As the economist would say, it depends on the company’s Public interest score. A company’s public interest score determines the financial reporting standard that a company or close corporation needs to adopt, whether it needs to appoint a social and ethics committee as well as whether the company needs to be audited or simply require an independent review. A company’s public interest score needs to be calculated at the end of its financial year by either an independent reviewer, compiler of financial statement or an auditor. READ MORE ABOUT THE PUBLIC INTEREST SCORE HERE AND HOW TO CALCULATE IT
If a company is required to be audited, then it’s financial statements must be signed off by a registered auditor (External auditors). However, if a company is required to do just an independent review, then in such a case, the financial statements can be prepared and signed-off by either a registered auditor or an Accounting Officer. The question that bets now is how does one determine whether a company needs an audit or an independent review? Let’s check it out.
The following private companies are required to have their annual financial statements audited:
- Any private or personal liability company if, in the ordinary course of its primary activities, it holds assets in a fiduciary capacity for persons who are not related to the company, and the aggregate value of such assets held at any time during the financial year exceeds R5 million. For this purpose, fiduciary capacity means someone who holds assets as a trustee, administrator, transfer agent, executor or as a custodian;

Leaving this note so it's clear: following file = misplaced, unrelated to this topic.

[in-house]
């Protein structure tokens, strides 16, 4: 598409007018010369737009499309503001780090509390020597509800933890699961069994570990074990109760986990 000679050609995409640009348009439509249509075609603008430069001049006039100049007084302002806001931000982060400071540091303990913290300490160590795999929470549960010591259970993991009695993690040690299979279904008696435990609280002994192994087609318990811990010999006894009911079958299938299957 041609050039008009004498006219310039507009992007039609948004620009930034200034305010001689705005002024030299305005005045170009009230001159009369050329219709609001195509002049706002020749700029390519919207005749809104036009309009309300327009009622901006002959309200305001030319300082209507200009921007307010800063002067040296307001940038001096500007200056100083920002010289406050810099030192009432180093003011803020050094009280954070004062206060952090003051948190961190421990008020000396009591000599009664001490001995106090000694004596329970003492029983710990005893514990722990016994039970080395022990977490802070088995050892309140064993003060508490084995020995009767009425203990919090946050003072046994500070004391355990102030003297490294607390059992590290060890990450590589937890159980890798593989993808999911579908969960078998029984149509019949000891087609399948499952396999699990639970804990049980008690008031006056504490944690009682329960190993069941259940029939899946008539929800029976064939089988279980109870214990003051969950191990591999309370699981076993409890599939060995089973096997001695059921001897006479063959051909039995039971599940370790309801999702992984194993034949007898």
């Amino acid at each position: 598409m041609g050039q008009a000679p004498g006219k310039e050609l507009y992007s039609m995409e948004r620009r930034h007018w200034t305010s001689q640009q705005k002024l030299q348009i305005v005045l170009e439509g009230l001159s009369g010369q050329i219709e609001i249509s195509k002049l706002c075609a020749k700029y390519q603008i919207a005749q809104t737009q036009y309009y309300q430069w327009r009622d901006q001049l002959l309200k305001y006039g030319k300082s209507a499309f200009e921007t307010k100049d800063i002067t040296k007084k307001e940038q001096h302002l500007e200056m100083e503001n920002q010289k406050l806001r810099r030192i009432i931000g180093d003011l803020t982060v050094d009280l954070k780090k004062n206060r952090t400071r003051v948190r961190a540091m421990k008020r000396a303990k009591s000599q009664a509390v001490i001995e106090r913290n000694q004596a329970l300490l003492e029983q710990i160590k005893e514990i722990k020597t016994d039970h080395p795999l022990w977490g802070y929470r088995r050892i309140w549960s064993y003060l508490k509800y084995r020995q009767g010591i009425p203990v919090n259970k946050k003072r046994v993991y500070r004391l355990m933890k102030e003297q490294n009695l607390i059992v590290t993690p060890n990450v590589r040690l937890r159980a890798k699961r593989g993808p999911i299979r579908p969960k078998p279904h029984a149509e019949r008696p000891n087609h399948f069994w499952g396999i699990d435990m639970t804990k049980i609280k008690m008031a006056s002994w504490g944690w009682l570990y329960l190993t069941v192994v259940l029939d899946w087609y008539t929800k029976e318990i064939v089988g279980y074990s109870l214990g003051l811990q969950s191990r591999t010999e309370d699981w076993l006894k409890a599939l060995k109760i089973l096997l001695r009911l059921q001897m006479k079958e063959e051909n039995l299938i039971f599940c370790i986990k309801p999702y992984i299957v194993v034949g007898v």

- Any private or personal liability company that compiles its financial statements internally (for example, by its financial director or one of the owners) and that has a Public Interest Score (PIS) of 100 or more;
- Any private or personal liability company that has its financial statements compiled by an independent party (such as an external accountant) and that has a Public Interest Score (PIS) of 350 or more;
A private or personal liability company is subject to an Independent Review provided that it is not managed by its owners if:
- It compiles its financial statements internally and it’s Public Interest Score is less than 100;
- It has its financial statements compiled independently and it’s Public Interest Score is between 100 and 349
As a rule of Thumb, any private company that has a public interest score of less than 100 is not required to be audited and an independent review is enough unless the company has opted to have its financial statements audited or is required by its Memorandum of Incorporation (MOI) to do so.
NOTE: As to whether the financial statements require an audit or an independent review, it must also be signed by 2 directors or 1 director if the company has only 1 director. The director (s) must sign and date the financial statements before or on the date the audit report or independent review is signed and dated.
What about Non-profit companies (NPC)? Do they require an audit? As a rule of thumb, a Non-profit company is not required to appoint an auditor unless its memorandum of incorporation requires it to do so. They are, however, also subject to the Public Interest score specified above which means for example, if they hold assets that exceed R5million in a fiduciary capacity, then they must be audited.
The following accounting bodies are recognized by the companies and intellectual property commission (CIPC) for the purpose of appointing an accounting officer:
The South African Institute of Chartered Accountants (SAICA)
Auditors registered in terms of the provisions of the Auditing Profession Act, 2005(CA)
The South African Institute of Business Accountants (SAIBA)
The South African Institute of Government Auditors (SAIGA)
The Southern African Institute of Chartered Secretaries and Administrators (ICSA)
The Chartered Institute of Management Accountants (CIMA)
The South African Institute of Professional Accountants (SAIPA)
The Association of Chartered Certified Accountants (ACCA)
The Chartered Institute of Business Management (MCIBM)
THE IAC who have obtained the Diploma in Accountancy (IAC)